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Movie Review: 'WALL-E'
Pixar's trash-compacting robot will be collecting hearts
One look at the binocular-eyed trash compactor starring in the marvelous new Disney/Pixar feature "WALL-E," and you're halfway home. One look at EVE, the sleek, egg-shaped robot from space who introduces WALL-E to a world wider than his own, and those cool blue oval eyes--which digitally transform into upside-down crescents when amused--and you're all the way home. These two characters don't say much. The first half-hour or so of "WALL-E" is practically free of dialogue. Believe me, you won't miss it.
The latest achievement from Pixar Animation Studios is the best science-fiction film so far this year, the best romance so far this year and the best American studio film so far this year. I'm not sure if Disney's nervous, overcompensating ad tag-line is quite accurate ("the most fun you'll have at the movies this summer!"). Without being cheap or ham-handed about it, "WALL-E" presents a grimmer future for our planet than "An Inconvenient Truth," and its strains of comedy and pathos are unusually subtle for G-rated animation. Yes, it's funny. It's just not "Kung Fu Panda" funny. And while I thoroughly enjoyed "Kung Fu Panda," "WALL-E" is a transporting experience.
The director and co-writer, Andrew Stanton, was the primary force behind Pixar's all-time box office champ, "Finding Nemo." "WALL-E" is the sort of picture an ambitious talent makes after he's delivered an enormous hit. Stanton's co-writer is Jim Reardon, a longtime contributor to and director on " The Simpsons." The two sensibilities fold together seamlessly, and while the second half of the film is less amazing and more familiar than the first, it's nonetheless a gratifying reminder that in some sectors of the global entertainment industry quality remains job one.
"WALL-E" peers 700 years into the future and sees an uninhabitable trash heap. Humankind has given in to the pernicious influence of a single global corporation, Buy n Large (in digital snippets Fred Willard plays its hearty, slippery CEO). In addition to running the robot cleanup concession, Buy n Large owns a fleet of spaceship cruisers offering refuge for the last remaining humans. The main spaceship is the Axiom, akin to a Holland America liner the size of Holland. Awaiting the word that Earth is once again habitable, the ship spends year after year in space, sustaining the last remaining humans--blobby, pampered creatures who never get out of their whiz-bang flying loungers long enough to look at what they've become.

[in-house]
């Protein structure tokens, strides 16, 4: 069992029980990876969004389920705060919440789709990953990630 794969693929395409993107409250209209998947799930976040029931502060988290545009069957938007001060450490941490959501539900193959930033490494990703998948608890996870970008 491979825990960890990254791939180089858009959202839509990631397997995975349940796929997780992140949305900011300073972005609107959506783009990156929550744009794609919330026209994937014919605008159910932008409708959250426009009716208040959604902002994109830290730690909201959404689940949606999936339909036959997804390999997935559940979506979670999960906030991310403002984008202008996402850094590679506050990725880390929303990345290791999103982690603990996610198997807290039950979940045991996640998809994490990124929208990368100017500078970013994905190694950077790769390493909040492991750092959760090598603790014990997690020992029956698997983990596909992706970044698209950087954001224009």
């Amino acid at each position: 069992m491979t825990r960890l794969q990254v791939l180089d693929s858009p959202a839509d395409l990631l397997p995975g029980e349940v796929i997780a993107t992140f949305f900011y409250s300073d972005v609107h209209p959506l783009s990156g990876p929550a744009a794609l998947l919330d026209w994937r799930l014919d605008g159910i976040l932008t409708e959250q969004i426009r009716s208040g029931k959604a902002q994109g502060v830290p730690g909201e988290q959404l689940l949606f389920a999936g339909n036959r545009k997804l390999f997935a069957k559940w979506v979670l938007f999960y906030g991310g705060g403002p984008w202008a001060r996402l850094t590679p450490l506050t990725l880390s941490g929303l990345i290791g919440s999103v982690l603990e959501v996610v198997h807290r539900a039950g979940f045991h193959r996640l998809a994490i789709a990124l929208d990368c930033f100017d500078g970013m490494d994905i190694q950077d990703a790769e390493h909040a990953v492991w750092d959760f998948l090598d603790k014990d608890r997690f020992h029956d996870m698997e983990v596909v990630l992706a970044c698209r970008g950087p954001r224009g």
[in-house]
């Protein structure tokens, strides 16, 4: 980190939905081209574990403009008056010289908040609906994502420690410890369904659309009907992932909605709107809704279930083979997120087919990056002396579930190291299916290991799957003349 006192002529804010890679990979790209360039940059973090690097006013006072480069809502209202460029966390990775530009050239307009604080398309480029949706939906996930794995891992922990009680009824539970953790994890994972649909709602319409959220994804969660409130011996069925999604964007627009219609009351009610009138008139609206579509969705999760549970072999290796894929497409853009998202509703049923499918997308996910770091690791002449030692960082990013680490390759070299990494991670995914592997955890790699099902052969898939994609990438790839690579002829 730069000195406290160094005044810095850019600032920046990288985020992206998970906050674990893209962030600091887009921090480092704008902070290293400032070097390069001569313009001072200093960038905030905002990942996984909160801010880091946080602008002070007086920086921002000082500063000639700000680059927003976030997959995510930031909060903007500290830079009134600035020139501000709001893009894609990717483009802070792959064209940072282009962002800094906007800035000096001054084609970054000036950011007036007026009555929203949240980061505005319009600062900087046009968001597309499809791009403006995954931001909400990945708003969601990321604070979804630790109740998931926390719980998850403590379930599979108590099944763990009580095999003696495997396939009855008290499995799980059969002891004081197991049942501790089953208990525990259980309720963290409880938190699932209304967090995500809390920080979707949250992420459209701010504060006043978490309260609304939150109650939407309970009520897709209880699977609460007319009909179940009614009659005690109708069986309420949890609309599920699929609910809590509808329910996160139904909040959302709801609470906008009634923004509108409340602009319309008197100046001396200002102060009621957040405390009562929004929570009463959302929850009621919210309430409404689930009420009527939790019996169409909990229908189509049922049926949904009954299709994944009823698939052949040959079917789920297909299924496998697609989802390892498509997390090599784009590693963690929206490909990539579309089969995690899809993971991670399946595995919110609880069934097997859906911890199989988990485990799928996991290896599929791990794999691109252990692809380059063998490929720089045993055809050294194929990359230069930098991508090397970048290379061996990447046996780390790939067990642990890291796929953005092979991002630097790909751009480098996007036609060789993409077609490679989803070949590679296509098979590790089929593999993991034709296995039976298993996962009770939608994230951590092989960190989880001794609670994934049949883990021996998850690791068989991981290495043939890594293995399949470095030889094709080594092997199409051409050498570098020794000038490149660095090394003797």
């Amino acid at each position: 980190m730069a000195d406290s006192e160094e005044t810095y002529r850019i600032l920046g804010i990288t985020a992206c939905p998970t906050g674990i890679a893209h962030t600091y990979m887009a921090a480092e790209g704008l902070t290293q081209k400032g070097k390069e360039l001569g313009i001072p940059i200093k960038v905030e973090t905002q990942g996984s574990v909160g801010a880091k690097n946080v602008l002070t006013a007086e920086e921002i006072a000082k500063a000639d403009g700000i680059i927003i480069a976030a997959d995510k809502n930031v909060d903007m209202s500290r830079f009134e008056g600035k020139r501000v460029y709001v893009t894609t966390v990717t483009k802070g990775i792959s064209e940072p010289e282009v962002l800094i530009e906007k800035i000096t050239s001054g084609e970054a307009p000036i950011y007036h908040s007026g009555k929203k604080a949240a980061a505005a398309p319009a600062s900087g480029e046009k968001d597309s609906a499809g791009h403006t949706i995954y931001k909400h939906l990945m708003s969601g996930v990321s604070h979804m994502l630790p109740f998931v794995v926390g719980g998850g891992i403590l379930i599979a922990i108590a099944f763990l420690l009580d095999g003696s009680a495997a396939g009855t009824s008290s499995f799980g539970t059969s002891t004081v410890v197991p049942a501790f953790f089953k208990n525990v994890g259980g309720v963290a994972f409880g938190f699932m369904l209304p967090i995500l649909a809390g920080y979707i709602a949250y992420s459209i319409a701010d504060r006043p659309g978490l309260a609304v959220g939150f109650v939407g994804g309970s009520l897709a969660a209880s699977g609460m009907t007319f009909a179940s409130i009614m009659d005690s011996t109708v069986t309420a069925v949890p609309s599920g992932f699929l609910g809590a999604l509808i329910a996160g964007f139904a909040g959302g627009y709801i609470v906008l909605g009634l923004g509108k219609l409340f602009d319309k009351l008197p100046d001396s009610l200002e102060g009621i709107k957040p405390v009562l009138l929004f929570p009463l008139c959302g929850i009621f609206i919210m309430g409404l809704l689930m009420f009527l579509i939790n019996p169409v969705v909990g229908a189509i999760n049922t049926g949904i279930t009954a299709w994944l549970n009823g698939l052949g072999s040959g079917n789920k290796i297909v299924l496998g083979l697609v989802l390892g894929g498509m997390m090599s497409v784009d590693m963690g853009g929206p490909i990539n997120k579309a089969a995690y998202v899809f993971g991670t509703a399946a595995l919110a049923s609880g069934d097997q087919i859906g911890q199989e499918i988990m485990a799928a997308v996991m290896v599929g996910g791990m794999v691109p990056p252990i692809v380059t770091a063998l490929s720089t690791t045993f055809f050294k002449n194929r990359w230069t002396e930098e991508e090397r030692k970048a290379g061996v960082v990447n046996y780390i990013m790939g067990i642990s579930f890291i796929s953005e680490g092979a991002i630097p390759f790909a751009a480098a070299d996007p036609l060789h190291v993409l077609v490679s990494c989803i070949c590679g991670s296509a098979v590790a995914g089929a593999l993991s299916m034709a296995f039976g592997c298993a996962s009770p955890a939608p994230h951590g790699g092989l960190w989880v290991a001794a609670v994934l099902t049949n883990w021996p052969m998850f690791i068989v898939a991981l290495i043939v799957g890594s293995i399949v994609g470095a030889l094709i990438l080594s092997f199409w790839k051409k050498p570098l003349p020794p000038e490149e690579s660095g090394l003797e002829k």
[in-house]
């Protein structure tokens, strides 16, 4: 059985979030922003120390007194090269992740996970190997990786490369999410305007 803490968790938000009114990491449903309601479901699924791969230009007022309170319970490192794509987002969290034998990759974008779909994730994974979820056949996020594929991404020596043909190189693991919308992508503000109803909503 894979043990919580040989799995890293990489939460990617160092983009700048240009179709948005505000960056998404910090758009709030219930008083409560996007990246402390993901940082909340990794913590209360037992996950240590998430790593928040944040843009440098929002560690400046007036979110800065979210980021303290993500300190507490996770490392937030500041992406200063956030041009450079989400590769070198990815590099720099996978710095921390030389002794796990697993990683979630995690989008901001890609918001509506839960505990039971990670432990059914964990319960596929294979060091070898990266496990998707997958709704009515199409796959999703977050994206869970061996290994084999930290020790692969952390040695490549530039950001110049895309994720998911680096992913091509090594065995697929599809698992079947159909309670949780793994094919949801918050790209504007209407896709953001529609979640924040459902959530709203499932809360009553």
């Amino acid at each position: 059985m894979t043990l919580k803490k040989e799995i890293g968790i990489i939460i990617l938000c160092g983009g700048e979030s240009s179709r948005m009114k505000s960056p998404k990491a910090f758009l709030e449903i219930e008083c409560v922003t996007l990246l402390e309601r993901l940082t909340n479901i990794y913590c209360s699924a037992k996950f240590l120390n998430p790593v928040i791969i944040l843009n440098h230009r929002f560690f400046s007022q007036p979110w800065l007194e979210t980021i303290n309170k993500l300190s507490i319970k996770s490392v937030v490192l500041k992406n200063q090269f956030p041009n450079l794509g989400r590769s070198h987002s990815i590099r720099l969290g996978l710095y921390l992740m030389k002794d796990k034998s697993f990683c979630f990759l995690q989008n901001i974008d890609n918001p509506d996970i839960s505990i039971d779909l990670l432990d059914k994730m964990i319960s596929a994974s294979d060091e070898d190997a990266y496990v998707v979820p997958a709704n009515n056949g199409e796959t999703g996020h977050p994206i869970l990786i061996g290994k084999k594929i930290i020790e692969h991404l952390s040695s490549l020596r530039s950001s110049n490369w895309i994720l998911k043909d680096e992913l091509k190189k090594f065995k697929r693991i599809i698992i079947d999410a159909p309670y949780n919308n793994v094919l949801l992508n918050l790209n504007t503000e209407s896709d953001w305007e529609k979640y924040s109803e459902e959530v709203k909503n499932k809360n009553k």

We don't see any of this, or meet the ship's captain (voiced by Jeff Garlin), until we're well into "WALL-E." The first 30 minutes are pure bittersweet magic. On the soundtrack, incongruously, Michael Crawford sings the opening bars of "Put On Your Sunday Clothes" from "Hello, Dolly!" The lyrics promise "adventure in the evening air," but as director Stanton zooms down to reveal what appears to be Manhattan, laden with the wreckage of ancient skyscrapers as well as towering skyscrapers of garbage, the air doesn't look so promising.
WALL-E, who resembles the mechanical love child of E.T. and Mini-Me, goes about his business, collecting, compacting and stacking cubes of trash. He is a Waste Allocation Load Lifter Earth-Class, and he has a pet cockroach who accompanies him on his sorting excursions. He sees something he likes, he keeps it: a Rubik's Cube, a spork and his prized possession, a Betamax copy of "Hello, Dolly!" From this one musical he has gleaned what his robot life lacks: a little romance.
And then comes EVE, an Extra-terrestrial Vegetation Evaluator, who initially can't seem to stop blasting everything with her laser gun. ("WALL-E" shares a couple of traits with last summer's Pixar masterwork, "Ratatouille," namely a twisty, non-formulaic narrative structure and a hostile, occasionally violent female sparring partner for the male lead.) She's programmed to look for plant life, and WALL-E has found it: a single house plant he keeps in an old boot in his trailer home. From there the film whisks both robots and the plant off to EVE's origin, the good ship Axiom. Changing gears effortlessly, "WALL-E" pits the human captain against his mutinous robot assistant (shades of "2001"--well, more like an entire chunk), and depicts a whirring beehive of activity, recalling the factory sequences from Pixar's "Monsters, Inc."
The second tier of robot characters isn't especially memorable, and the story amps up the chaos at a predictable point, when WALL-E and EVE become "rogues" on the lam. As with "Ratatouille," which shifted its focus midpoint from critter (Remy) to human (Linguini), "WALL-E" introduces the captain about halfway through, and while the goggle-eyed, musical-comedy-loving hero of the title isn't sidelined, he's required to share the story with a lot of other characters.
Small matters. I don't want to give much more away--not because the story depends on mystery or surprise, but because it is such a crafty and beautiful accomplishment. The production design by Ralph Eggleston, the brrrrrrrps and bleeps of the robotic voices (Ben Burtt concocted the symphony that is WALL-E), the rigorously defined color scheme (rarely has a single green plant carried so much visual weight): All the elements fold into a unified creation. Stanton doesn't strain for a message or for his emotional effects. The story's core may be closer to "The Little Prince" than "The Little Mermaid," but this vision of an optimist surviving a pretty rough patch in his planet's history just plain works. Like Voltaire's "Candide," WALL-E learns to tend to the garden. While I may argue with the little guy's taste in musicals, it's remarkable to see any film, in any genre, blend honest sentiment with genuine wit and a visual landscape unlike any other.
Good for Pixar! And good for us.
See the trailer and find local showtimes for "WALL-E."